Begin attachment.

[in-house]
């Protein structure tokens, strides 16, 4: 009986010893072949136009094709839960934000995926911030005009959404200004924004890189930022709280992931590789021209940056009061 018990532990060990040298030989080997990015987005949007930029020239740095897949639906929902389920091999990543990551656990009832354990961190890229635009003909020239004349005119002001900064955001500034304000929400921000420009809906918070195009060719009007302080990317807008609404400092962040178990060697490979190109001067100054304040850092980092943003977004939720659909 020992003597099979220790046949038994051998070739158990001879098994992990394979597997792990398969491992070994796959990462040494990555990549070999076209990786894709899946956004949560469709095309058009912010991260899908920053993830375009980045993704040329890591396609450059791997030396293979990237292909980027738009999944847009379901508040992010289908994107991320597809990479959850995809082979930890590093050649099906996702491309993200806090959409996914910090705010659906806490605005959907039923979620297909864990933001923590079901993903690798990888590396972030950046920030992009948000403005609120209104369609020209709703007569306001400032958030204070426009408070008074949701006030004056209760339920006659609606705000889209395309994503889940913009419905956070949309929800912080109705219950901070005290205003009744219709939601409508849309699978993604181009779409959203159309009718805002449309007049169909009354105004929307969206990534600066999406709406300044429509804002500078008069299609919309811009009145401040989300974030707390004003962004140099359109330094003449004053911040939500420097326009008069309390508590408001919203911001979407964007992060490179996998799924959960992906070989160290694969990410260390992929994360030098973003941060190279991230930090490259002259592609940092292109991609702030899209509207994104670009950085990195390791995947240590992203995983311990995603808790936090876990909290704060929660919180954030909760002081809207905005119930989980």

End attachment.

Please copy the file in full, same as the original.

[in-house]
């Protein structure tokens, strides 16, 4: 009986010893072949136009094709839960934000995926911030005009959404200004924004890189930022709280992931590789021209940056009061 018990532990060990040298030989080997990015987005949007930029020239740095897949639906929902389920091999990543990551656990009832354990961190890229635009003909020239004349005119002001900064955001500034304000929400921000420009809906918070195009060719009007302080990317807008609404400092962040178990060697490979190109001067100054304040850092980092943003977004939720659909 020992003597099979220790046949038994051998070739158990001879098994992990394979597997792990398969491992070994796959990462040494990555990549070999076209990786894709899946956004949560469709095309058009912010991260899908920053993830375009980045993704040329890591396609450059791997030396293979990237292909980027738009999944847009379901508040992010289908994107991320597809990479959850995809082979930890590093050649099906996702491309993200806090959409996914910090705010659906806490605005959907039923979620297909864990933001923590079901993903690798990888590396972030950046920030992009948000403005609120209104369609020209709703007569306001400032958030204070426009408070008074949701006030004056209760339920006659609606705000889209395309994503889940913009419905956070949309929800912080109705219950901070005290205003009744219709939601409508849309699978993604181009779409959203159309009718805002449309007049169909009354105004929307969206990534600066999406709406300044429509804002500078008069299609919309811009009145401040989300974030707390004003962004140099359109330094003449004053911040939500420097326009008069309390508590408001919203911001979407964007992060490179996998799924959960992906070989160290694969990410260390992929994360030098973003941060190279991230930090490259002259592609940092292109991609702030899209509207994104670009950085990195390791995947240590992203995983311990995603808790936090876990909290704060929660919180954030909760002081809207905005119930989980």